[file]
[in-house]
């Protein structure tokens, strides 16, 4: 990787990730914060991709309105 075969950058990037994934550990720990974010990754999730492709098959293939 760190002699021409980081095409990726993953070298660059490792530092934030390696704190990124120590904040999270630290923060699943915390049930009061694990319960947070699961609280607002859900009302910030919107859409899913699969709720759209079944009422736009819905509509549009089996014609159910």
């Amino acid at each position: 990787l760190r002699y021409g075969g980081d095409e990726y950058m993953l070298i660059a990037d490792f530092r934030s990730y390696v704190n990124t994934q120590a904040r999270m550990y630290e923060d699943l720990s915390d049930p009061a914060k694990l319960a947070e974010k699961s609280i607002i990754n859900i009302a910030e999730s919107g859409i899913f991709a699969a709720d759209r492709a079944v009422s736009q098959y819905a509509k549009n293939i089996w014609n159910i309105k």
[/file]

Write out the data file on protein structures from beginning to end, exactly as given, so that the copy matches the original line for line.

[in-house]
């Protein structure tokens, strides 16, 4: 990787990730914060991709309105 075969950058990037994934550990720990974010990754999730492709098959293939 760190002699021409980081095409990726993953070298660059490792530092934030390696704190990124120590904040999270630290923060699943915390049930009061694990319960947070699961609280607002859900009302910030919107859409899913699969709720759209079944009422736009819905509509549009089996014609159910």
């Amino acid at each position: 990787l760190r002699y021409g075969g980081d095409e990726y950058m993953l070298i660059a990037d490792f530092r934030s990730y390696v704190n990124t994934q120590a904040r999270m550990y630290e923060d699943l720990s915390d049930p009061a914060k694990l319960a947070e974010k699961s609280i607002i990754n859900i009302a910030e999730s919107g859409i899913f991709a699969a709720d759209r492709a079944v009422s736009q098959y819905a509509k549009n293939i089996w014609n159910i309105k």